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Calculating the ROI of an MBA

Gurufi 0
An MBA applicant sits at a desk in deep thought, surrounded by thought bubbles containing symbols of financial gain (dollar signs), a better life (idyllic scene), time commitment (clocks and hourglasses), and academic effort (books and a studying figure). The setting is a studious room with books and a laptop
Is an MBA the right choice for you?

         Every year, Gurufi helps applicants write powerful personal statements that earn them admission to top MBA programs. As part of our commitment to providing free and affordable resources, we also offer insights into other aspects of applying to MBA programs.

In a recent discussion I had with Andrea Flores from IE University in Madrid, we talked about the Return on Investment of an MBA. It was a fantastic discussion that allowed us to explore ROI as a broad concept, but I did receive some messages from listeners asking me for a “sample formula” for calculating ROI. So, I decided to oblige.

That said, before I lay this out, I want to stress that there is a range of intangibles that every applicant must take into account, and thus, this formula should be just one factor of many. For instance, what value do you place on moving into a career that you find more fulfilling or meaningful, even if the boost in salary isn’t necessarily a positive ROI? On the other hand, using this approach will at least allow you to see what choosing a particular field (or, to put a point on it, choosing happiness) will cost you monetarily.

So, for those applicants who don’t know, ROI is a statistic used in finance to gauge how profitable an investment is. Calculating the ROI in the context of an MBA program can assist prospective students in determining if getting an MBA is a wise financial move. Here are the variables you must take the following into account when calculating the return on investment for an MBA:

  1. Tuition costs: Depending on the program, an MBA might be quite expensive for you. The majority of programs cost $30,000 to $100,000 per year.

  1. Opportunity cost: Entering grad school entails a large time commitment, usually two years of full-time study. This implies that during this period, you will have to pass up possibilities like working or continuing their studies. The potential money that a student may have made while in the program is the opportunity cost of graduate school. This can be offset by the fact that some programs (particularly in Europe) are one-year or are structured to feature night and weekend courses over a longer time frame that allow you to keep working.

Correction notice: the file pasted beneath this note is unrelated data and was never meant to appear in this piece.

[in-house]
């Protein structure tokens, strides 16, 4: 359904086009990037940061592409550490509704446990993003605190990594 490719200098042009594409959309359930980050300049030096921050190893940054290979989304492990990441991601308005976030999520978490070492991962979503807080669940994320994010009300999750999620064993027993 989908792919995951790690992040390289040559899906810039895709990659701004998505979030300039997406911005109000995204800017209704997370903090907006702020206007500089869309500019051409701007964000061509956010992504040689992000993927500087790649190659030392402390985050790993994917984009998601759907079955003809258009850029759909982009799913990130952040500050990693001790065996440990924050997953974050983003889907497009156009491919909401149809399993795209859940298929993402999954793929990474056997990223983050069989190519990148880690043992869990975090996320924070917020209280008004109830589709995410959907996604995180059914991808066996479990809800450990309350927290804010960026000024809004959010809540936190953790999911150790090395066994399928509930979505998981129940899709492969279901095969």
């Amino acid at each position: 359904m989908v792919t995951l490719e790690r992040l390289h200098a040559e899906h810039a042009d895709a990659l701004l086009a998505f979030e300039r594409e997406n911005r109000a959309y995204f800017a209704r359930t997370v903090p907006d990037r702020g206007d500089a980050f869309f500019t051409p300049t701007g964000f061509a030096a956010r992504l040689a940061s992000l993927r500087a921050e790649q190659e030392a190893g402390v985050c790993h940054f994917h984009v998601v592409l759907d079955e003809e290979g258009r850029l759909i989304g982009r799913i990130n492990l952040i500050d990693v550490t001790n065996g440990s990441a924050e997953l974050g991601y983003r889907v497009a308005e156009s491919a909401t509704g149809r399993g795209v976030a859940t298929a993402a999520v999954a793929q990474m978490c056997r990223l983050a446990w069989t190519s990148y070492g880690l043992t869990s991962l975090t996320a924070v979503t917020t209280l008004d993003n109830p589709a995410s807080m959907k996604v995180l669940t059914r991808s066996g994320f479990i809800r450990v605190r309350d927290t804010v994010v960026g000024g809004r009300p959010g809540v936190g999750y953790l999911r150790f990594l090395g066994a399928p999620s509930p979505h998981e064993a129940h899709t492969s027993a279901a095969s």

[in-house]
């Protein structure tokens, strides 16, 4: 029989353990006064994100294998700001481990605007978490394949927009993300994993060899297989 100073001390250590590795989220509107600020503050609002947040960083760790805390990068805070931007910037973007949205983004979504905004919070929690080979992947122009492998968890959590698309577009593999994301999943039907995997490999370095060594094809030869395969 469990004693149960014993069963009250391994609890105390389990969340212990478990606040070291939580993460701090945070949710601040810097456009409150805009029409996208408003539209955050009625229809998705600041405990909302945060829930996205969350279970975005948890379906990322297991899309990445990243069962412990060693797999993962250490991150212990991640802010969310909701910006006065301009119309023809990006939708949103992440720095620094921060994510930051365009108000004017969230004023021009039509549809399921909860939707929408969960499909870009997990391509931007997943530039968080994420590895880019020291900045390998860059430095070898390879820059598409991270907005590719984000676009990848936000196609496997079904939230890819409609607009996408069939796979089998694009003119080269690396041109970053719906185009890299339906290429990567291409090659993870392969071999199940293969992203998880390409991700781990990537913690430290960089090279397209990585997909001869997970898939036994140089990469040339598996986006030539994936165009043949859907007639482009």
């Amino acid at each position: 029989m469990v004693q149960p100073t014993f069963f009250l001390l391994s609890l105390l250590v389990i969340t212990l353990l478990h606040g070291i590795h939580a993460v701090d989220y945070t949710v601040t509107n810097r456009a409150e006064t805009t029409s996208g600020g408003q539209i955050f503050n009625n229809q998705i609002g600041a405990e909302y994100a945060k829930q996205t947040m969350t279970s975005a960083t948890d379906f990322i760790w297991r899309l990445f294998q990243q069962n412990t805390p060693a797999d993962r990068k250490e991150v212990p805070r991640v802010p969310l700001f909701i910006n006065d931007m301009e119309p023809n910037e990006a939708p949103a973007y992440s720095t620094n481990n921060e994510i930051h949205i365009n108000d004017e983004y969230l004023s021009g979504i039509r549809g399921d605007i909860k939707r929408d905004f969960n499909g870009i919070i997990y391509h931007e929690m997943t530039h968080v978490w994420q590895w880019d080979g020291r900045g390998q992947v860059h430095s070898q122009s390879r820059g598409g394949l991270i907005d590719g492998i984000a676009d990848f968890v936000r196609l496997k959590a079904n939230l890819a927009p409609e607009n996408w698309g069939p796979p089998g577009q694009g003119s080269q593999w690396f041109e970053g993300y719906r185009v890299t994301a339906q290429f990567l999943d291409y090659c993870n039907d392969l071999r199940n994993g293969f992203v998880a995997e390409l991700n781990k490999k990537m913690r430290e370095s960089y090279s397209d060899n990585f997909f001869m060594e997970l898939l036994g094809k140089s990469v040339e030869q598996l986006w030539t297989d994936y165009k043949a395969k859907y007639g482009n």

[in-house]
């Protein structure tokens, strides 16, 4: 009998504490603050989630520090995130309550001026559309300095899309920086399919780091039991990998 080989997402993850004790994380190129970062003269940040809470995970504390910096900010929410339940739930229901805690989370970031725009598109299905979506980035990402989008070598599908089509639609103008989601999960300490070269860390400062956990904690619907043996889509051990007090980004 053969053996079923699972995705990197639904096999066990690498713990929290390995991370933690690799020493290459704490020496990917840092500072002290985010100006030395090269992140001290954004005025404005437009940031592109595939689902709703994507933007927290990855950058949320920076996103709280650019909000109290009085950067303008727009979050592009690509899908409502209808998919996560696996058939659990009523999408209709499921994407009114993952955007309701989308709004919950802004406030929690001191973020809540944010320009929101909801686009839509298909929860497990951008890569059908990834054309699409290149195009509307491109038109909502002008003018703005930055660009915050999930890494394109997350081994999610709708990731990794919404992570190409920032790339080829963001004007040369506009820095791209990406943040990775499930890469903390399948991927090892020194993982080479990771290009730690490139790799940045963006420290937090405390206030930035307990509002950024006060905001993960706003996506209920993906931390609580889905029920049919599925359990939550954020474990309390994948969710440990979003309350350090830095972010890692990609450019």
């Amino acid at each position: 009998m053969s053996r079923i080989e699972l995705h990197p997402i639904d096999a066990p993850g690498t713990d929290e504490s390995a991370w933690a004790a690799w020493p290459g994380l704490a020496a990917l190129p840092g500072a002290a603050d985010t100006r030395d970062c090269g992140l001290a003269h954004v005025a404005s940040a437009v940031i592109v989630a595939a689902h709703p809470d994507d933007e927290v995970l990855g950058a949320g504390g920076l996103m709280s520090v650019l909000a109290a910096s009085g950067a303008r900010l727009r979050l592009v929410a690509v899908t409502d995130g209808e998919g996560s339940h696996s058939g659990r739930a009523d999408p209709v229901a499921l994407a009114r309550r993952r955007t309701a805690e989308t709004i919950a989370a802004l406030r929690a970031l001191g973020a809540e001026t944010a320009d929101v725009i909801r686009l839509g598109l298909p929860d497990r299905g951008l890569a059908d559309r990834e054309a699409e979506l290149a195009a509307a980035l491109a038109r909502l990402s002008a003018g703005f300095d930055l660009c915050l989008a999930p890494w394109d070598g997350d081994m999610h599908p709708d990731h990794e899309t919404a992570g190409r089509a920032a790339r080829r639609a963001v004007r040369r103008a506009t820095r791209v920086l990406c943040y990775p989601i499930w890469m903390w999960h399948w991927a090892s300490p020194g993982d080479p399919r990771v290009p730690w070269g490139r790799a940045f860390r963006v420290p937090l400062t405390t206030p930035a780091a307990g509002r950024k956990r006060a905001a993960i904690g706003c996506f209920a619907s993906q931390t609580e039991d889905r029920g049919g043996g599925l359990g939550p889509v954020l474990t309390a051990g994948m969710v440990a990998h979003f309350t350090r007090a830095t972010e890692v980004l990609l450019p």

1. Financial assistance: A lot of schools provide financial assistance in the form of loans, grants, and scholarships. When estimating the return on investment of grad school, it's crucial to take them into account since they may help offset the cost of tuition and living expenses.

  1. Salary boost: Increasing one's earning potential is one of the main motivations for pursuing an MBA. Many graduates get a large raise in pay after finishing the program. To estimate the possible financial advantages of grad school, this rise should be considered when calculating ROI.

After taking these things into account, do the following:

  1. Calculate the program's overall cost. This should include living costs, tuition fees, and any additional expenditures related to completing the degree. Most programs will have sample budgets and also give a simple “full cost of attendance” for students. Public institutions will break it down by in-state, out-of-state, and international students, as well as by type of program (part-time, full-time, etc.)

  1. Calculate the opportunity cost. This represents the potential earnings the student may have made while enrolled in the program had they not been pursuing a grad school.

  1. To calculate the net cost of the program, deduct any financial help obtained from the total cost.

  1. Calculate the income boost the student may anticipate receiving once they have finished the program. A key component is to figure out the relevant time horizon. In other words, how many years before you get back to a net-zero ROI and, by extension, how many working years after that will you be net-positive? (and by how much?)

  1. To calculate the ROI, divide the anticipated income gain by the net cost of the program. The ROI, for instance, would be 33.33% if the net cost of grad school was $60,000 and the anticipated wage gain was $20,000 per year.

It's crucial to keep in mind that the ROI for grad school might change based on the student and the exact school they select. After earning a graduate degree, some students could have a greater wage boost while others would not. The price of a program might also change based on the school and the particular program. Therefore, while calculating ROI, it's crucial for prospective students to carefully analyze these elements and perform their own computations.

Again, I think that this is very useful data in terms of figuring out whether it makes financial sense, BUT as our podcast conversation makes clear, you’re not a “homo economicus” that makes decisions purely on salary and financial outcome. Use this data point as one of many to determine whether grad school is for you!

For more help with your personal statement, check us out at Our personal statement editors and consultants have decades of experience helping clients get into top Masters and Ph.D. programs in STEM, humanities, fine arts, and social sciences. Our specialty is helping you craft compelling personal statements that move the needle in your admissions process! For questions, shoot us an email at Check us out on Facebook, Twitter, and LinkedIn.